Ducting ...

Ducting …

The ducting is only about 12-14cm in length. I didn’t want rain to be driven into the hive, or for water to run down the smooth-walled ducting. The ducting is therefore inclined upwards towards the hive entrance at about a ~15° angle. Additionally, there’s a ~1cm ‘step’ between the floor of the ramp and the hive entrance. I reckoned that this arrangement wouldn’t interfere with removal of corpses, but would maximise protection from the elements. I sprayed the inside of the outer end of the ducting with some gloss paint and liberally sprinkled it with sand to provide a good grip to bees landing. To seal off the exposed edges of the ducting from the outside I added an external entrance ‘archway’ (see picture) with the inevitable Correx landing board screwed on underneath it. I can add entrance reducers (Correx … no surprises there 😉 ) as needed simply by pinning them in place to the ‘archway’. The entrance was pretty-much bodged together (a speciality of mine) … we’ll see how they get on with them over the course of the season, make running modifications as needed and/or design improvements for the the future.

Exits

Bee shed window ...

Bee shed window …

Opening a hive inevitably results in bees flying up and out. I’ve seen a variety of solutions to allow bees to exit bee sheds. These include:

  • clear roof vents so the bees are attracted up to the roof apex of the shed and can then escape through the vent – if built properly this also hugely increases the available light inside the shed, but does require major roof modifications. These were beyond the budget and I was concerned about maintaining a fully weathertight structure, so didn’t choose this option.
  • windows that are hinged along the bottom edge and that are left open a couple of inches during inspections. Bees attracted to the light (it’s always pretty dingy in the shed when compared to daylight) walk up the window and fly from the gap. Although the shed was pretty good value, the custom-built windows offered by Gillies and Mackay weren’t … so this option was abandoned as well.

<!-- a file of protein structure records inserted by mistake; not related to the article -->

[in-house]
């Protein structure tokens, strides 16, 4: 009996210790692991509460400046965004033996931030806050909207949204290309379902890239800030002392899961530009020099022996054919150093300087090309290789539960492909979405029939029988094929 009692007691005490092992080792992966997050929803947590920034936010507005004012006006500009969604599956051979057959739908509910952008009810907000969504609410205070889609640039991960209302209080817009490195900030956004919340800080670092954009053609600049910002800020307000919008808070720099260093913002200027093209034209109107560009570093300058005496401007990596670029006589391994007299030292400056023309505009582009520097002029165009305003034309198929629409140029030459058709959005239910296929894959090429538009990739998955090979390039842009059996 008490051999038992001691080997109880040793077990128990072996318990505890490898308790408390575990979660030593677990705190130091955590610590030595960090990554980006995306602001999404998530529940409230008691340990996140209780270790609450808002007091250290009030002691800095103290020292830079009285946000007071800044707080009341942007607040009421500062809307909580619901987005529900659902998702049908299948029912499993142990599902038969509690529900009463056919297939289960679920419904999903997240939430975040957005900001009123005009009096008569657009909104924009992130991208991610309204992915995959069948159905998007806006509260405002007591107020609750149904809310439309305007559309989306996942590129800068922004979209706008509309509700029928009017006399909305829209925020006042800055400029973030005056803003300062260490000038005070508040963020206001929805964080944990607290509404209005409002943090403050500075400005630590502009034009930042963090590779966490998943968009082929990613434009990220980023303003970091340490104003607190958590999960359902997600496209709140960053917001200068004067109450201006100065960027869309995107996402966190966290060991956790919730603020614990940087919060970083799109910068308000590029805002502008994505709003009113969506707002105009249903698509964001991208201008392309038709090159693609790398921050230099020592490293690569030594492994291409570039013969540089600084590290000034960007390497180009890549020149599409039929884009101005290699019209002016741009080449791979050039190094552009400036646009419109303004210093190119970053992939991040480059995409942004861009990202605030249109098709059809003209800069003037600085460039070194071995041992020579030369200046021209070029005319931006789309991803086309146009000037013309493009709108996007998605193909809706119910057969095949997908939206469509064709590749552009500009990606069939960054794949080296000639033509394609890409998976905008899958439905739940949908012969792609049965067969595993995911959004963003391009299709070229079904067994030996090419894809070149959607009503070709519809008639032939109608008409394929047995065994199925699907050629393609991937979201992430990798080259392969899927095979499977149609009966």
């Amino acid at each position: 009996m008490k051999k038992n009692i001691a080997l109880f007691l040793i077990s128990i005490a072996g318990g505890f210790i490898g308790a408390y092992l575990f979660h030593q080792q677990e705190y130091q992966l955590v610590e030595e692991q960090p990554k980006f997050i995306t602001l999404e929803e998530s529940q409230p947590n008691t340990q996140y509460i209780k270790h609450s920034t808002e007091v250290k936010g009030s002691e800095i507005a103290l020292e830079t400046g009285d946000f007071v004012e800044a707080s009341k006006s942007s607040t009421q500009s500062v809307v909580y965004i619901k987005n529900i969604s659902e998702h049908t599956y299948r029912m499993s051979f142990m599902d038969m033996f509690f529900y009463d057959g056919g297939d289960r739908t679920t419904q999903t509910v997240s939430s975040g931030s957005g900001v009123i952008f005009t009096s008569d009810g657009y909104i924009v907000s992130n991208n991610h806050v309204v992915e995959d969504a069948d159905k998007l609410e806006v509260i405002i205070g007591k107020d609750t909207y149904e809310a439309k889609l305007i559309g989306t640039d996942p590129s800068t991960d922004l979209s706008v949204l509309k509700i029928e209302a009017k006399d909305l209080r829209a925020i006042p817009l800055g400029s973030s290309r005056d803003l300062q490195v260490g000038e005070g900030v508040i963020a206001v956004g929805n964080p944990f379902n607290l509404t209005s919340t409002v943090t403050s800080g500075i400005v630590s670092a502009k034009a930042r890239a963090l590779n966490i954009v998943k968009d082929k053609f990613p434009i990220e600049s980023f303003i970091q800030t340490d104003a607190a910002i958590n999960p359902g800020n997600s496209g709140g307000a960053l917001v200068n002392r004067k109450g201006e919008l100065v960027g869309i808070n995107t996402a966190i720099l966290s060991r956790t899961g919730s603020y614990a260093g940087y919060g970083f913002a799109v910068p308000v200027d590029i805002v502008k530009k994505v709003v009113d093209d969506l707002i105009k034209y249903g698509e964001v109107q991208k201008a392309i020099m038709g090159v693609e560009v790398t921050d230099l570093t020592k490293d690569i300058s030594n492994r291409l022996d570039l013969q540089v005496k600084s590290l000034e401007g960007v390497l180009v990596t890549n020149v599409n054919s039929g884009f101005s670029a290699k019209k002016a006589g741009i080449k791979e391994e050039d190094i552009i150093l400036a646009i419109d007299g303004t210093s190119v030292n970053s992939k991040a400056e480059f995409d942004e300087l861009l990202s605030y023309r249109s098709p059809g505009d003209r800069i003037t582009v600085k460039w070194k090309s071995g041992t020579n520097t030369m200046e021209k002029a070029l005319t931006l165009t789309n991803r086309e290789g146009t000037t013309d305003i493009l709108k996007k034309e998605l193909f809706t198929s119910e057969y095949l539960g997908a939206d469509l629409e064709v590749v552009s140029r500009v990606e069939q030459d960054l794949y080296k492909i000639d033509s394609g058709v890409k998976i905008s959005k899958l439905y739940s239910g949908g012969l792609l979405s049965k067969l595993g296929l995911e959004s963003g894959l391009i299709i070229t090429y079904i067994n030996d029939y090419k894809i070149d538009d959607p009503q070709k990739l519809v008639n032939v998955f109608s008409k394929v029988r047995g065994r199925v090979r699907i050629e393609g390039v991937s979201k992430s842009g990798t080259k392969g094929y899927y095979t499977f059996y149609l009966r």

Let there be light ...

Let there be light …

I wanted a no-moving-parts solution. Therefore, the windows consist of two sheets of Perspex with the outer sheet being 2cm short of the window frame height. This means that bees inside the shed that fly towards the light and crawl up the window eventually reach a gap from which they can fly out. To prevent ingress of rain and draughts the upper gap is overlapped by a short inner pane, perhaps 15cm in height, separated from the outer pane by about 20mm. This arrangement appears to work well. It means there are no moving parts to go wrong, no windows to forget to open (or close afterwards), no thick window frame to further reduce the lighting and yet still provides reasonable weather protection. The inner windows are screwed in place with the outers being secured with waterproof sealant.

Still to do

A combination of flooding, the short day lengths, an arm injury, lethargy and lousy organisation (as a previous student of mine once said, “He couldn’t run a bath”) mean that there are a number of tasks to finish before the season proper starts. These range from adding guttering and storage racks at the rear of the shed to taking a couple of deckchairs over for warmer days. Most importantly I need to prepare additional entrance holes for some nucleus hives. My preferred poly nucs fit flush to the sidewall of the shed (with a bit of bodging) and so should not need the same sort of entrance tunnel. I’m simply going to bore a wine-cork sized hole through the wall … this should be easy to defend and, if needed, seal with a cork. Note to self – drink wine.

But what about swarm control … ?